1. Poetic justice. Shorter: states that had tight-fisted approaches to health care in general and medicaid in particular are worried about the burden imposed by the health care reform law. Longer: “But even with more federal help, the challenge for states like Alabama, Arkansas and Texas that now offer only limited Medicaid coverage will be substantial.” Opinion: Cry me a fucking river. Texas, for example, restricts Medicaid to working parents who earn 20% of the federal poverty level. With the new law allowing medicaid access to families of four at 133% of the poverty level, or slightly over a comfortable $29,000 per year, who in hell was Texas covering in the first place? I’m not going to draw the obvious connections between this generally enlightened trio. The state I spend the majority of my US time in, Oregon, has relatively solid coverage, so they’re not going to get hurt too bad.
2. Obligatory British election. The Tory lead is holding relatively steady at about 4 points. As I’m not in the office, I don’t have my vote share -> seats matrix handy, but this smells strongly of a Labour plurality in seats. If the difference in seats between the Tories and Labour is close enough, Nick Clegg will be there, ready and willing to officiate. I’d like to see a formal Lib-Dem / Labour coalition in the event of a hung parliament, but I’m not counting on it. I suspect we’ll have a minority government, from either party, that will hobble on for a year at most.
Don’t get too excited by this new MORI poll of the marginals. While the Reuters headline needlessly downplays the Conservative’s chances as a result of this poll (the swing to the Tories in these seats according to this poll still outperforms their swing nationally) the poll covered constituencies won by 10% to 18% in 2005. This represents a liberal interpretation of “marginal”.
The annual budget doesn’t seem to have caused much of a stir, save for how it’s going to hammer Universities with cuts of up to 14% in the UK (but we knew this already) leading to a large number of compulsory redundancies amongst academic staff. Fortunately, our top leaders, the Vice Chancellors, see their pay increase 10% to 20% in the last year alone, with many earning more than the Prime Minister (who I am to understand has a less demanding job). Full disclosure: the VC of my institution earns more than Gordon Brown, but we’re enterprising, so we can get away with it.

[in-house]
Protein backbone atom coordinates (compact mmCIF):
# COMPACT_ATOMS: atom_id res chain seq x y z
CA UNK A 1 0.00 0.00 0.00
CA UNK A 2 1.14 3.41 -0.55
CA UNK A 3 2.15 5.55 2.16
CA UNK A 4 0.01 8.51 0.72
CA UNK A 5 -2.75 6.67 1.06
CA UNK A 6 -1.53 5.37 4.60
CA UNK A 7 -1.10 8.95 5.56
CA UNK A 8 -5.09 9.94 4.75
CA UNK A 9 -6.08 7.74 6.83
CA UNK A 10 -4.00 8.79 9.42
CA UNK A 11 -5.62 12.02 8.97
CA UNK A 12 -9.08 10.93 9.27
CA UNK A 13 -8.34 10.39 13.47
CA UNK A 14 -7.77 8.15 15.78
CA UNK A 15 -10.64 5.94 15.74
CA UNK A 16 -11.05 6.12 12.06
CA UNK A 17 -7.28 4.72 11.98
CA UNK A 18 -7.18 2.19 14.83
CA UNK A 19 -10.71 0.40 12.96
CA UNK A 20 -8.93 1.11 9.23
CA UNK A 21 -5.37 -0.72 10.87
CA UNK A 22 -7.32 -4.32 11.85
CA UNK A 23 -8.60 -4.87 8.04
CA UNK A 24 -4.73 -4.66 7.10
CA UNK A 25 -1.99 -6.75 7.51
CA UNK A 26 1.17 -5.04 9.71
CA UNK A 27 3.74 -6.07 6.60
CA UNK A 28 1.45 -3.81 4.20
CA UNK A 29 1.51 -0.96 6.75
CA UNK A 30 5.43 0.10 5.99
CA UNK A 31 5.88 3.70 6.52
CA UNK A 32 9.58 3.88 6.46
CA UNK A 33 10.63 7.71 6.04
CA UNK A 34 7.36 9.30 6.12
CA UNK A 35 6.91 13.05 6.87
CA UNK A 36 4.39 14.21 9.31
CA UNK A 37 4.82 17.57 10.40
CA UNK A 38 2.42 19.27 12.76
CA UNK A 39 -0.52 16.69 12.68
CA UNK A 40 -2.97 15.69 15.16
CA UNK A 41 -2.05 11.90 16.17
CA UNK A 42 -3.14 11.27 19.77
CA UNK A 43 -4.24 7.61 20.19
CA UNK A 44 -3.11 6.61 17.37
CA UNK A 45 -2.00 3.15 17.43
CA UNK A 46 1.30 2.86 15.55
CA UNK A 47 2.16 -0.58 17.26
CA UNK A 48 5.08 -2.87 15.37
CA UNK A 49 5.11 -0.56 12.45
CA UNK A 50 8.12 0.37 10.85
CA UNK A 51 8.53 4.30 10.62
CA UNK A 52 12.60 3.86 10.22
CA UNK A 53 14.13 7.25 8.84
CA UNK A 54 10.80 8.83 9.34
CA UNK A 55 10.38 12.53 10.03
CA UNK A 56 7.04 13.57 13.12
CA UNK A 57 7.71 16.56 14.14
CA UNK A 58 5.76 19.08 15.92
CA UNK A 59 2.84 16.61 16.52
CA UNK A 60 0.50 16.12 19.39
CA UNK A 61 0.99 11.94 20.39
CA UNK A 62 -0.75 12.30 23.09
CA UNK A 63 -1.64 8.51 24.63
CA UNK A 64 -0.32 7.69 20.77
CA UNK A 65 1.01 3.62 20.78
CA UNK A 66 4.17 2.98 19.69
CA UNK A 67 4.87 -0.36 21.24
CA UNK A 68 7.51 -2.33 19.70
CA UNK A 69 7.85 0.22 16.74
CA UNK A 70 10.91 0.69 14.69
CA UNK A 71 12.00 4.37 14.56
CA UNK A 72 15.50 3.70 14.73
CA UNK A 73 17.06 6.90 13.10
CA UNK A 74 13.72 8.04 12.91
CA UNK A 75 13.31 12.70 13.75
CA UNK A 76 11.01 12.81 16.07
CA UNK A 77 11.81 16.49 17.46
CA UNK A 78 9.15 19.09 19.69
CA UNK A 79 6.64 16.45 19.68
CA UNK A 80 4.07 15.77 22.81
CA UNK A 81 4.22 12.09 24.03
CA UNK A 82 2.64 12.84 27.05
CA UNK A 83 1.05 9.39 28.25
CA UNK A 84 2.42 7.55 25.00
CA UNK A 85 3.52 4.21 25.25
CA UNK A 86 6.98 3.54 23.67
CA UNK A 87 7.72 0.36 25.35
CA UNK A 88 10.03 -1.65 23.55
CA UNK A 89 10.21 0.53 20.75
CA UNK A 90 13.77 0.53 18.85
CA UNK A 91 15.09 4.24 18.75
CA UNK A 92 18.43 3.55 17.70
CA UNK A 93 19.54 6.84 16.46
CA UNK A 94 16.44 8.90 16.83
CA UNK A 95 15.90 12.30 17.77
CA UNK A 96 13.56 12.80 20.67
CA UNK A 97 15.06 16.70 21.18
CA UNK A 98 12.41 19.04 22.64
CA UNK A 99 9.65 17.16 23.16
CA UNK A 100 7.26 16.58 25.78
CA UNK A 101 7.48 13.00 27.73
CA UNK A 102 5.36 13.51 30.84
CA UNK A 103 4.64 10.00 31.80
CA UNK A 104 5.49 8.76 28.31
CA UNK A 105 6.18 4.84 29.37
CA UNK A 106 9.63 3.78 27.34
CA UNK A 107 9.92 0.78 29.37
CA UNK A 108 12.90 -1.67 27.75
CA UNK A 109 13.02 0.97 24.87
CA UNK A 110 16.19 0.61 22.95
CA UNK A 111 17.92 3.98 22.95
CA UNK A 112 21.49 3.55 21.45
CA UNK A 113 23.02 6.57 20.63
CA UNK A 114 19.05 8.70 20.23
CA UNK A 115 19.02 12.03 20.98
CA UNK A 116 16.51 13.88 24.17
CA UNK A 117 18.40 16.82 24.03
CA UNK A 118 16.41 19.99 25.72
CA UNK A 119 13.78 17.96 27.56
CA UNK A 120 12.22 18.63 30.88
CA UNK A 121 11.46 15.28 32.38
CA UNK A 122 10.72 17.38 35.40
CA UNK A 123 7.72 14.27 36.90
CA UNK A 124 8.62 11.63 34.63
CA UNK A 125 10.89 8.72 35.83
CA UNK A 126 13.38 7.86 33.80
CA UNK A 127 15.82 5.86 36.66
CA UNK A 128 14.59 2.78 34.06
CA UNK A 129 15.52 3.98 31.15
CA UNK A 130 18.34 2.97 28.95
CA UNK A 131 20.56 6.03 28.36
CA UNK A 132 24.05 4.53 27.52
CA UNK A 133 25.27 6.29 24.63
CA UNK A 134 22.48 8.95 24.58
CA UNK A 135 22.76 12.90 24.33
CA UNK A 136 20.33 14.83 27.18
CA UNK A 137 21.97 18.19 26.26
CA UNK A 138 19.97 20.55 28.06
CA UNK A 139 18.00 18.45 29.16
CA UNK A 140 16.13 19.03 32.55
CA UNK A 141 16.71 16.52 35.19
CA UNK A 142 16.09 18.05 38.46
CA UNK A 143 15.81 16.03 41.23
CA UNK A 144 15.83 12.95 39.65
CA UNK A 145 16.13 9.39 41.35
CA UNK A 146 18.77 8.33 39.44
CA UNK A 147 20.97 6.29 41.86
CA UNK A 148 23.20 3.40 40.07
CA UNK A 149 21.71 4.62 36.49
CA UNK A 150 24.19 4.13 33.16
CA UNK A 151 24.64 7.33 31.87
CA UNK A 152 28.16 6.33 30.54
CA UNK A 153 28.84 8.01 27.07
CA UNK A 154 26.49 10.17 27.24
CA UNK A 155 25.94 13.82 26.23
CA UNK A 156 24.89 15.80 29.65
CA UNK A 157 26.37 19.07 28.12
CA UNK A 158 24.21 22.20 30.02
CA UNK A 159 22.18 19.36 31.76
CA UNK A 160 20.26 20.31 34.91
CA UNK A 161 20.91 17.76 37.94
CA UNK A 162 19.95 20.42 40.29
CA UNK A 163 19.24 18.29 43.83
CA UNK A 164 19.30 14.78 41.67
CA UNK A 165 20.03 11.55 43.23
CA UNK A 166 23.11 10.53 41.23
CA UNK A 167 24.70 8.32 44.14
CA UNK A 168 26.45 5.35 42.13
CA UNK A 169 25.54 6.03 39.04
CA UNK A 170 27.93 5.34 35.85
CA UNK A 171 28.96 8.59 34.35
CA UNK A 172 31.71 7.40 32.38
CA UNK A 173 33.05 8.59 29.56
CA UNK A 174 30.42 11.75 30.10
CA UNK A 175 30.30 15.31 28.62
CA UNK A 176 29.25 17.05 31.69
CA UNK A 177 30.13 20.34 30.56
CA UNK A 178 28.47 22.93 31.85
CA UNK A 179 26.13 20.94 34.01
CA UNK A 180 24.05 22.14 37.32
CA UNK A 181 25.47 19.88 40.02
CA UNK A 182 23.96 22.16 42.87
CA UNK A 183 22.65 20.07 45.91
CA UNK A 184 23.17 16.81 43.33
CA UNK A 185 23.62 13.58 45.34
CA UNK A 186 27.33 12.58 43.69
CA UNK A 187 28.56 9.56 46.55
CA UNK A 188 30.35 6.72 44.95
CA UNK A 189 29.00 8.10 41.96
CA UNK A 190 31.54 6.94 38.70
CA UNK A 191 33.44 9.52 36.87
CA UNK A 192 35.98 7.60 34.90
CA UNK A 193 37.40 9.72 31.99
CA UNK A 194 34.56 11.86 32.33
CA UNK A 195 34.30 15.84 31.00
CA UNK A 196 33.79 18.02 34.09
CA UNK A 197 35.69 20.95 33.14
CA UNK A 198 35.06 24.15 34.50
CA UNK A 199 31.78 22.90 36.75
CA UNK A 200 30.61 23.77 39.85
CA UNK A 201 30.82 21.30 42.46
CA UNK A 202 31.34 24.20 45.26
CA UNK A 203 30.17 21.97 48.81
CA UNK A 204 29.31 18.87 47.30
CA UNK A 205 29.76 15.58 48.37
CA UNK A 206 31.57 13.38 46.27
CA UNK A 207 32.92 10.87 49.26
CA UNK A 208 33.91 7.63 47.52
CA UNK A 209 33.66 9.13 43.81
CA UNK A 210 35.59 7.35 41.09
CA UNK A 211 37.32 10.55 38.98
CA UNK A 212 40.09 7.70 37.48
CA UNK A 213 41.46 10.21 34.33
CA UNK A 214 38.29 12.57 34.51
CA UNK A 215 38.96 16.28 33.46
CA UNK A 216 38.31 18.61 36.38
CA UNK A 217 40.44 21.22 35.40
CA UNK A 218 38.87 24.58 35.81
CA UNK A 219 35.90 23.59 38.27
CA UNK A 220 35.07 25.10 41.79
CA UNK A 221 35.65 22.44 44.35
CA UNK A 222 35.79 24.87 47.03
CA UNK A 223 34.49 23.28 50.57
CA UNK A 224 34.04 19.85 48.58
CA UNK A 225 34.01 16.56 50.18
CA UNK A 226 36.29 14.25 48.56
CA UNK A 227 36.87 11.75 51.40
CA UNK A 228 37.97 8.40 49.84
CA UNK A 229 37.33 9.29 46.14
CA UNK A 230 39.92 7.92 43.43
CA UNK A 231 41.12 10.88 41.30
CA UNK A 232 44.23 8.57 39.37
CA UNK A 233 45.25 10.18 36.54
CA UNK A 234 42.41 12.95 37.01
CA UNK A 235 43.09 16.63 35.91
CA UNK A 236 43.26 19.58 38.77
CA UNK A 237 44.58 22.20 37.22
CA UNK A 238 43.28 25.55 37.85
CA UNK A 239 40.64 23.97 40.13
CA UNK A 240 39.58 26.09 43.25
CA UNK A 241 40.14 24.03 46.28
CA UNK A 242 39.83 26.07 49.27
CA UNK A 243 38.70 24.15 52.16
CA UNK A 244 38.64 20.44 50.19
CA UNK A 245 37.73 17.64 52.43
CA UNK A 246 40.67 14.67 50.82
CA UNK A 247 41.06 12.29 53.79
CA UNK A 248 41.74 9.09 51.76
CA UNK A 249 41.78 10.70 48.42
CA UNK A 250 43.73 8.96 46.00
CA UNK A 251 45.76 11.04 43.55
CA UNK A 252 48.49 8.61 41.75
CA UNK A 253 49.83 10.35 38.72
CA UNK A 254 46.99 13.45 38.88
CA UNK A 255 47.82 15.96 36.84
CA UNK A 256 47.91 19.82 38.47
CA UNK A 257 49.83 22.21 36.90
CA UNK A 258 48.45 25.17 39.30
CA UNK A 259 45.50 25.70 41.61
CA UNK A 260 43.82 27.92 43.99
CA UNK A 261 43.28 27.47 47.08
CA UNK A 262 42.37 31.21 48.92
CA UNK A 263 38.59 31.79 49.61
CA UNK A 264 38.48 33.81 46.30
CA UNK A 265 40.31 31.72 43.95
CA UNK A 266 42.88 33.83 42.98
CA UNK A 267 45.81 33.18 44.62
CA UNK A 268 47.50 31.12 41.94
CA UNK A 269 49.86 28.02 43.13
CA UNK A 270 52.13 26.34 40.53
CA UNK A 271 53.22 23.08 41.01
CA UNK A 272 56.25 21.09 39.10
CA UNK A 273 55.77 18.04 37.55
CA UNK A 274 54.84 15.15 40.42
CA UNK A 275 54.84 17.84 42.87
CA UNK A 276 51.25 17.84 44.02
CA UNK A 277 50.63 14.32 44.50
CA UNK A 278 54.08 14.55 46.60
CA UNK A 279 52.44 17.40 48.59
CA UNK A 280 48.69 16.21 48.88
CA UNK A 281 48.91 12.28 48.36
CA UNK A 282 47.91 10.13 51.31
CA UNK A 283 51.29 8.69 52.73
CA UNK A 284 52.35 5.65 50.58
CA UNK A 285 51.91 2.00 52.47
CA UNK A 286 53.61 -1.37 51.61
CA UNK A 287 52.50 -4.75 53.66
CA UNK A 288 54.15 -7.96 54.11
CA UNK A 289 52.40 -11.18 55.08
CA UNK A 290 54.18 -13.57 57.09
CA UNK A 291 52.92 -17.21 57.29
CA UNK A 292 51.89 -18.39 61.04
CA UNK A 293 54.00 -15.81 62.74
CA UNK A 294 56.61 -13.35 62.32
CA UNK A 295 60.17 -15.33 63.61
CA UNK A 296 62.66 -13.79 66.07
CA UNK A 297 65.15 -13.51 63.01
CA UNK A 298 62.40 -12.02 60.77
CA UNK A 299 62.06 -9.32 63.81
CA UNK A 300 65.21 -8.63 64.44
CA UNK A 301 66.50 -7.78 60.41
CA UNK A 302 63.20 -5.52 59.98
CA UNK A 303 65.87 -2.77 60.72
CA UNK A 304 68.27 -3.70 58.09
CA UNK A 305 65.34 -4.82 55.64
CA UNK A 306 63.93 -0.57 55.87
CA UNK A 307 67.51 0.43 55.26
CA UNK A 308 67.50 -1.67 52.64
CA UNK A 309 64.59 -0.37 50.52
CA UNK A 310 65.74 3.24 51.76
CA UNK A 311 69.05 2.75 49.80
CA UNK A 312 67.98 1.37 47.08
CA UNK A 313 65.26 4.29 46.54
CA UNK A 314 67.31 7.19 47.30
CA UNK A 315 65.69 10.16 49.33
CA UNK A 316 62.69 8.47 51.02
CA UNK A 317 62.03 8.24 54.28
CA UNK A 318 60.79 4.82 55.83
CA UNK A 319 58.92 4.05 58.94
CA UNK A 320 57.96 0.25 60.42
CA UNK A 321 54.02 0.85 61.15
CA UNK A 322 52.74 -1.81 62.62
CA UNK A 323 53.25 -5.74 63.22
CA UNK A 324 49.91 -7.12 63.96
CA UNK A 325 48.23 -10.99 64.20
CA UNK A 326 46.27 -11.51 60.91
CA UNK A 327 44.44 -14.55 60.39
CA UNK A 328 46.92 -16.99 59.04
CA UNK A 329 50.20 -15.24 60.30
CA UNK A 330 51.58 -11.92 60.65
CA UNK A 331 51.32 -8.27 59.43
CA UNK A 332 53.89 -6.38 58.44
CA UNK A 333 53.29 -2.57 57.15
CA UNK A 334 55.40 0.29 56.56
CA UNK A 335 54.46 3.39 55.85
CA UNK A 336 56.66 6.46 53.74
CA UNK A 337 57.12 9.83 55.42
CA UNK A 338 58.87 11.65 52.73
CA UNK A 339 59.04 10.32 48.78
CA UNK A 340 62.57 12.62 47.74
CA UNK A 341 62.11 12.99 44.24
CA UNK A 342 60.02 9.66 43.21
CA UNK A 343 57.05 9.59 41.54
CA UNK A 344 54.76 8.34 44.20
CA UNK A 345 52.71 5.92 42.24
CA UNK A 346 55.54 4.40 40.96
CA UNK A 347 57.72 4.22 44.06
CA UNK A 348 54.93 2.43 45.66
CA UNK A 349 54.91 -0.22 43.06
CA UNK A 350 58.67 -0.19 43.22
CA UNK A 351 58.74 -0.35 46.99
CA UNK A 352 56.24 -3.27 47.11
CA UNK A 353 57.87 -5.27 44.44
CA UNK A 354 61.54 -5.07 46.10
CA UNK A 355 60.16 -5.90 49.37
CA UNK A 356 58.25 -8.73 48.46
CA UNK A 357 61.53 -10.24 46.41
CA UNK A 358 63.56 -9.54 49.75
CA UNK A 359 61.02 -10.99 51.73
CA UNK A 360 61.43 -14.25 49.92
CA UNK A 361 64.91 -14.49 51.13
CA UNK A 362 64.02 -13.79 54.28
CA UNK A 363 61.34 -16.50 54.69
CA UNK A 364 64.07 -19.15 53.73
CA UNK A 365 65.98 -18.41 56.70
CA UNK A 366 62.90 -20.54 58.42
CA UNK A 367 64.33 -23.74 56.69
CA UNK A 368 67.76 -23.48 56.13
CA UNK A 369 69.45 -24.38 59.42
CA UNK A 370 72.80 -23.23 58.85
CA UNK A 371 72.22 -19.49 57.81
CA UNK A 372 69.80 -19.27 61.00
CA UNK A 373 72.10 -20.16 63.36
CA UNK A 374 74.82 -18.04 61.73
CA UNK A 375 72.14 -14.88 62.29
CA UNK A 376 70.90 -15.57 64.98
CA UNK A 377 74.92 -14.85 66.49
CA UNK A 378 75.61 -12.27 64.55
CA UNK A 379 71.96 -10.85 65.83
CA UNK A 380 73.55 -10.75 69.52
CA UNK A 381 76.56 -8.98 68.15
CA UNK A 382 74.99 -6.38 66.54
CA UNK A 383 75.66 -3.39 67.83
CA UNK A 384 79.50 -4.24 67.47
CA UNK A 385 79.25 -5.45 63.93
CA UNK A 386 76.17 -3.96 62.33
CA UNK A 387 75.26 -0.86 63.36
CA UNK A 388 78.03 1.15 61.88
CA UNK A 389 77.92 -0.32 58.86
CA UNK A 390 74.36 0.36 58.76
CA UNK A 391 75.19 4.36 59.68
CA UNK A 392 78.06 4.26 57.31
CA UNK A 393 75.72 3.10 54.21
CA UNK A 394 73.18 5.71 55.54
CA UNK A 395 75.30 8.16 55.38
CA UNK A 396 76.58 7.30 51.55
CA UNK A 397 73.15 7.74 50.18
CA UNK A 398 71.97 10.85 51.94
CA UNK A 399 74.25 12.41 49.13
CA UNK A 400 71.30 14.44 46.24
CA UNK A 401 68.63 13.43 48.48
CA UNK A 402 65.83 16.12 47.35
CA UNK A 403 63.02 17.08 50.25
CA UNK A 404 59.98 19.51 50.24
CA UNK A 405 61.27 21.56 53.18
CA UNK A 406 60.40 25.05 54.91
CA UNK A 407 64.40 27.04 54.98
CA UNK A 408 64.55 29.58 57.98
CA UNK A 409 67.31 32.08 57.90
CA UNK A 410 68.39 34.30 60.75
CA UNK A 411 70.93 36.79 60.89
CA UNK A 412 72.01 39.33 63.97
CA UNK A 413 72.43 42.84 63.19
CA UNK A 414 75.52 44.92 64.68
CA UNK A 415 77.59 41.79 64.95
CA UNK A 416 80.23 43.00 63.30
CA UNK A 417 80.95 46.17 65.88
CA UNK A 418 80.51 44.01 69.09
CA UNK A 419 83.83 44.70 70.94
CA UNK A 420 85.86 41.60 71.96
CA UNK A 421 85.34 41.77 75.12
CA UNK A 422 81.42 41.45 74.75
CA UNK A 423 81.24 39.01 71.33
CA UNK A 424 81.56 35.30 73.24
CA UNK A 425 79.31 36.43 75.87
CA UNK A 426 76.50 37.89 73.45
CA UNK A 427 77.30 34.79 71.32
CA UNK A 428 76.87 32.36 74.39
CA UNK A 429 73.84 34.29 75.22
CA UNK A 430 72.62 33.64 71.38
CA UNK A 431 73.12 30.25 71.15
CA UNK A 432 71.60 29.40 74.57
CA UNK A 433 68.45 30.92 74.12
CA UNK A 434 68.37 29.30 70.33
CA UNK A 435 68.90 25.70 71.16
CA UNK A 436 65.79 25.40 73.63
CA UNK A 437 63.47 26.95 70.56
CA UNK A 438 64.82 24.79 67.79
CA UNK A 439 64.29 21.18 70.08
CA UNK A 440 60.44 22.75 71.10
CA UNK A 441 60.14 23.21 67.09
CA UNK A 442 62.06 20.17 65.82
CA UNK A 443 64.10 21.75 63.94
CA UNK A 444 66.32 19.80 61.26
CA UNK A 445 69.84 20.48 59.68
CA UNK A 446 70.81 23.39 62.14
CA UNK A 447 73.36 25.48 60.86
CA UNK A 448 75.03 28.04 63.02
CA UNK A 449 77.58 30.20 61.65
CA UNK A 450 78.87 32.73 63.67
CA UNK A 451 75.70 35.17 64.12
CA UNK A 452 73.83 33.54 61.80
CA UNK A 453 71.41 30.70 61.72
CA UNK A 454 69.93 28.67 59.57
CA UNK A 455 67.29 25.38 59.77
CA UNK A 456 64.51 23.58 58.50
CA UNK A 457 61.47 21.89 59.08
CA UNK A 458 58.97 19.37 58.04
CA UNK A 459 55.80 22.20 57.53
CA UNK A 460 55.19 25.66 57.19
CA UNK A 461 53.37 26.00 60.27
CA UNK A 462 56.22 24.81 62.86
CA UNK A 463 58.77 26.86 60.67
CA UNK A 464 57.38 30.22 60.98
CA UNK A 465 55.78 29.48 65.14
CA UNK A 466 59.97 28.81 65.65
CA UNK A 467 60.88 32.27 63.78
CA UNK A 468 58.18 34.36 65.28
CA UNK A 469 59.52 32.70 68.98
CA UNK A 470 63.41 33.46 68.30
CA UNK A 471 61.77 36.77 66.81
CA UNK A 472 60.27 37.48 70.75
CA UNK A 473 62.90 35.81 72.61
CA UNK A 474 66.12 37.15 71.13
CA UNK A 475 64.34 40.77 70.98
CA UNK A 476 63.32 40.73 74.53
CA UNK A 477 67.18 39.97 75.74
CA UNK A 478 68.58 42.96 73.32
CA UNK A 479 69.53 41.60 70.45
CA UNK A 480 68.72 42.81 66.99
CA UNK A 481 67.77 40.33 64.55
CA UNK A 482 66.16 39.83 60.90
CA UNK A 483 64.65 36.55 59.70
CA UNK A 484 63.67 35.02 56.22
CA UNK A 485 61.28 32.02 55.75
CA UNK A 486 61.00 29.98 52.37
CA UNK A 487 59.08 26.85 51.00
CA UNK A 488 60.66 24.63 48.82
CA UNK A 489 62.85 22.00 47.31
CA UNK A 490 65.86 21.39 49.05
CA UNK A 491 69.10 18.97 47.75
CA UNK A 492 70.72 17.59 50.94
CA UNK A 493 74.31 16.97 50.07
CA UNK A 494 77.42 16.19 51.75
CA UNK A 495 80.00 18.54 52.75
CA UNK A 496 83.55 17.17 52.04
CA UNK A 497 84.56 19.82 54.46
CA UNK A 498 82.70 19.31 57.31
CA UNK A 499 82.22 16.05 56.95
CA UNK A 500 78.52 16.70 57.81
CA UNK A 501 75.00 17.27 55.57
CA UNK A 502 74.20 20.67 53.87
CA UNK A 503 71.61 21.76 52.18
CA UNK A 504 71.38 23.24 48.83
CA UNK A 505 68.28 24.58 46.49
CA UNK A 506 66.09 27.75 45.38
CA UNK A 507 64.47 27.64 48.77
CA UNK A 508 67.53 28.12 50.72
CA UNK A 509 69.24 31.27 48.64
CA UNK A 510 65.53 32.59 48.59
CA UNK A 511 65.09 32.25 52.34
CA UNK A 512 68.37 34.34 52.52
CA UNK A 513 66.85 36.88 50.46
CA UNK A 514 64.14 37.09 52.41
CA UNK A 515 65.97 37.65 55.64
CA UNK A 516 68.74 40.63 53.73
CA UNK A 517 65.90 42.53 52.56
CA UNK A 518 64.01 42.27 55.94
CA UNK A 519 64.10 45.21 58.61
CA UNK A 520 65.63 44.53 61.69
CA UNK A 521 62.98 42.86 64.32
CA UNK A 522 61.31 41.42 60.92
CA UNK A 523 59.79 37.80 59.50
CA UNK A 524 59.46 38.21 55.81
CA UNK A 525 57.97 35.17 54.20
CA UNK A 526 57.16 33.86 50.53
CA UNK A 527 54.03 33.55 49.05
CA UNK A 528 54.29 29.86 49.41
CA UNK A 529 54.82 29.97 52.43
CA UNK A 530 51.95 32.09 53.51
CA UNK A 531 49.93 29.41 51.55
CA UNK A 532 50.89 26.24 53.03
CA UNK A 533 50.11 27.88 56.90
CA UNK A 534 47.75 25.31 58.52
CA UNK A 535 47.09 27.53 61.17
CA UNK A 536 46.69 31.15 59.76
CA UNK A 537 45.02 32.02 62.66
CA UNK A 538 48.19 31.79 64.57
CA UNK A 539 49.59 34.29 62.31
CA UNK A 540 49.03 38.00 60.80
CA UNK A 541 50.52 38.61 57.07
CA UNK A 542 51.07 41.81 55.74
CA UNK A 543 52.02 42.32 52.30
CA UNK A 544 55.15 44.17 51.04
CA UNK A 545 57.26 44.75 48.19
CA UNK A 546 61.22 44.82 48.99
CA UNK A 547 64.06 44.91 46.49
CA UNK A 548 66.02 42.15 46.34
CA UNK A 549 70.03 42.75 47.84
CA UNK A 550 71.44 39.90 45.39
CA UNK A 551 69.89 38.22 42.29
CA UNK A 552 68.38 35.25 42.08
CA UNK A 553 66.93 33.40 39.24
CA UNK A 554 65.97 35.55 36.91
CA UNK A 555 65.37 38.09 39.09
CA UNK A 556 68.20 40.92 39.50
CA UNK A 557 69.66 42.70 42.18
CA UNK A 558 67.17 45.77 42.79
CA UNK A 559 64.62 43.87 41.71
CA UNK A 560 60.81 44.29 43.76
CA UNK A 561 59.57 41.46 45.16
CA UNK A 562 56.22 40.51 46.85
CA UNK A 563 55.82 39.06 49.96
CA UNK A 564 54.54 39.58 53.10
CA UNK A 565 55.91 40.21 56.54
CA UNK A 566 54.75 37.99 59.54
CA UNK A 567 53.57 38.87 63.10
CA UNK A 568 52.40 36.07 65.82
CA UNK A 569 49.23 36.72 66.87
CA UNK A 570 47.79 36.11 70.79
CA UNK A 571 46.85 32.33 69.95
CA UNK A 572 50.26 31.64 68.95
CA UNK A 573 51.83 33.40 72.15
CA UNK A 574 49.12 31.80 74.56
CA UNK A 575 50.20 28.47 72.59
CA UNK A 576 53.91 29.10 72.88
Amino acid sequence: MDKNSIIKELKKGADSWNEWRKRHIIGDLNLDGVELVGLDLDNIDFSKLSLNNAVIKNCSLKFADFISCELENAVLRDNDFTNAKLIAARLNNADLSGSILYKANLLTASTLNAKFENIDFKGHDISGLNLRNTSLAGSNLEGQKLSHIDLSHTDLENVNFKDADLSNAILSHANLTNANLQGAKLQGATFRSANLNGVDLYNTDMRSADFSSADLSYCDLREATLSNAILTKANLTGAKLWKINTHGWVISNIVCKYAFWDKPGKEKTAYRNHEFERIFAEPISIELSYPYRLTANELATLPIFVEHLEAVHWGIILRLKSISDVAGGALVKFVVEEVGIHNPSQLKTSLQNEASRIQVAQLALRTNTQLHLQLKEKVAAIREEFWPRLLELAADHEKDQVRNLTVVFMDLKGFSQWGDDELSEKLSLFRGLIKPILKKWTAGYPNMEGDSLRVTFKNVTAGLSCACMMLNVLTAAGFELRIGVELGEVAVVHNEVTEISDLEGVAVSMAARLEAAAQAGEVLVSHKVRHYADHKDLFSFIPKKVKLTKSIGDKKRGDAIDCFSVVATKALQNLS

None of us should worry, really. This being the Labour government, we have been offered 20,000 additional university places for students for the next academic year in the same budget that slashed university funding by £900 million through 2013. I don’t know how they do it. It’s magic.
The other aspect of the budget that has pissed people off is the 10 pence tax rise on (hard) cider of all things. Cider’s sort of popular down here in the Southwest, and Devon, Somerset, and Dorset (real) ciders can be some of the best in the world. It’s a good thing my partner scheduled her visit to Plymouth for last week, where she consumed a fair amount of the local cider, saving ten pence a pop.
3. I have been unplanned in my absence from blogging duties for the past couple of weeks. Work has dominated, with the end of term, admin duties, several manuscript reviews to write (when it rains it pours), and the two papers I’m presenting in San Francisco at the WPSA (this upcoming Thursday no less) and Chicago towards the end of April at the MPSA dominating my time. Also, add in weekends playing single dad to my daughter, and the visit of the aforementioned occasional cider drinking love of my life for a week from Oregon, I’ve had precious little time for much else. I’m off to the US for a month on Tuesday, so I’ll have more time. Hint: if you’re an editor of a political science journal just itching to send off a manuscript for my perusal, and are not one of the three who have sent me manuscripts in the last month, now is the time to do it.